Just about a year ago, before the world was locked down, the big fear was technology taking over jobs. But, over the extended global lockdown, humans seem to have discovered greater faith in technology and machines, according to Oracle's Money and Machines: 2020 Global Study that was conducted across 9,000 consumers and business leaders in 14 countries. India is among the top three geographies including Japan and China where 83 per cent of Indians and 88 per cent of business leaders now trust artificial intelligence (AI) more than humans to manage finance. Across Asia-Pacific, 76 per cent of consumers said they would trust a robot more than a financial adviser, while at a global level it was 67 per cent. Covid-led financial anxiety, and sadness among both consumers and business leaders more than doubled in 2020.
Historically, the financial services industry has been one that approaches technology with caution. Feasibility, regulation and privacy have all been barriers to tech adoption over the years. But that's changing--a move brought on not only by choice but necessity. Financial institutions are drowning in text data, from compliance reports and contracts to news stories and even social media musings. The pace of information has accelerated exponentially over the past decade, and traditional processes just can't keep up.
What are some of the key trends in financial services that will further evolve in 2021? If the first two months of this year are any indication, 2021 will be an exceptional year for fintech development, especially in regard to new funding and partnership opportunities. We wrote about some of this earlier this year: from vertical integration to embedded finance, we see new opportunities and emerging business models for both incumbents and fintech startups, propelled by technologies such as artificial intelligence and cloud computing, ushered in by a centralized workforce and customer appetite for all things digital. But digital transformation is not just about tech disruptions, and technology isn't just about bits and bytes, just as Margaret Hamilton described the Apollo project as "a system of software, peopleware, hardware". Behind the push for digital transformation is a renewed focus on the unique characteristics that make us human.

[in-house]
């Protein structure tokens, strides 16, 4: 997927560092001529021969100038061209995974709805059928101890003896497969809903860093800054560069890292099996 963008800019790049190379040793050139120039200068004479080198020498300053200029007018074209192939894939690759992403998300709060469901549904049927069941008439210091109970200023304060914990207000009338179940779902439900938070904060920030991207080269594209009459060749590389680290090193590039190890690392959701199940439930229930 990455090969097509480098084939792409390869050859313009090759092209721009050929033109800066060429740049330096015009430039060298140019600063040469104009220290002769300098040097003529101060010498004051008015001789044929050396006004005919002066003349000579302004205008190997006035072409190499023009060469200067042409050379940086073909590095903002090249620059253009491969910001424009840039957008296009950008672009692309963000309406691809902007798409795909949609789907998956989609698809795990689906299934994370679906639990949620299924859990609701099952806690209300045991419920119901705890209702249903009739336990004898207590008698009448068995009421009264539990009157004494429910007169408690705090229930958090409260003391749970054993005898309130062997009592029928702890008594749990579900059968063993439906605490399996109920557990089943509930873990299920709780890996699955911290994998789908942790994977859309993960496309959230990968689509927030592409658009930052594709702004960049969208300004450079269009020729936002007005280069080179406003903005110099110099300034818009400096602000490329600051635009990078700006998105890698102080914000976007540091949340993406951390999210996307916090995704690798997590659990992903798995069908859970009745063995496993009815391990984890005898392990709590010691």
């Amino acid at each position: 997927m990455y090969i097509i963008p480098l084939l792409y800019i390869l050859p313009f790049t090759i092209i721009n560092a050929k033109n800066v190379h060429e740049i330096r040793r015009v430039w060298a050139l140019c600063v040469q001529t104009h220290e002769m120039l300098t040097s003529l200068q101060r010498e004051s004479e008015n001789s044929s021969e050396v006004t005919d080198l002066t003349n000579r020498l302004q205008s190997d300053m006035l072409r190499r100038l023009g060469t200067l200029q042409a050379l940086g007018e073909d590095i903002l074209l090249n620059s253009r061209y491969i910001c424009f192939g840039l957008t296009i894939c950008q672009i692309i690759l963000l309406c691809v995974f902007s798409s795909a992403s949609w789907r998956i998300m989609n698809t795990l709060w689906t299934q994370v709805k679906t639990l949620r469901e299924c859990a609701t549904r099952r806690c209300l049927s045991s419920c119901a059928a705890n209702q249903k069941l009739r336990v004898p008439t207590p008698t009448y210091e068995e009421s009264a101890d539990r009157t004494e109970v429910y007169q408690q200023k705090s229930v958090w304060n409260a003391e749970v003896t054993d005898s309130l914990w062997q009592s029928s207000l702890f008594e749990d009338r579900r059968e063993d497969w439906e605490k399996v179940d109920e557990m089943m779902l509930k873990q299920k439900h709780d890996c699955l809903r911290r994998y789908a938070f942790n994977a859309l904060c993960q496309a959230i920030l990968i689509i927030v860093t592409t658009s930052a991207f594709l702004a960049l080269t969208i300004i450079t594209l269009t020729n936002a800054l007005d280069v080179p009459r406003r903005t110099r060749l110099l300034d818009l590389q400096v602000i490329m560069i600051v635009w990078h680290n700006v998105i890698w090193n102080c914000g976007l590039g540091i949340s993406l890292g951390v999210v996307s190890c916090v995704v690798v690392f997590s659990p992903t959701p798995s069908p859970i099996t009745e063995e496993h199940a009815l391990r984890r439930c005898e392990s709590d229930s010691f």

Artificial intelligence (AI) is rapidly gaining momentum as a vital business resource as organizations discover new use cases in their efforts to improve processes, increase efficiency and automate costly, manual tasks. Industries such as financial services are ideal for AI-driven applications and a related technology, machine learning (ML), because they can bolster customer service and leverage data to increase competitiveness. AI includes software that's designed to work in ways similar to the human brain, while machine learning encompasses programs that alter themselves based on data that's fed into the programs in order to train them. Recent industry research gives a sense of how AI usage is on the rise. Global spend on AI is forecasted to double during the next four years, growing to $110 billion in 2024, according to research firm IDC's Worldwide Artificial Intelligence Spending Guide.
I recently reviewed one of the best books written on AI to date, AI Super-Powers, where a brief history of AI is explored across the four waves of evolution experienced over the last few decades. From chess-playing, payments, making friendships, medical diagnoses, and help with investing money, AI continues to play a much broader role across many market segments. If we switch our focus to Financial Services, AI adoption is outstripping any other non-manufacturing sector, with players using the technology to solve real business issues. Here we examine the top 6 use cases across banking where AI is making a difference. KYC/KYB/AML and Customer Onboarding – This process, which is key to onboarding customers for any regulated banking product, still seems a challenge for incumbent banks.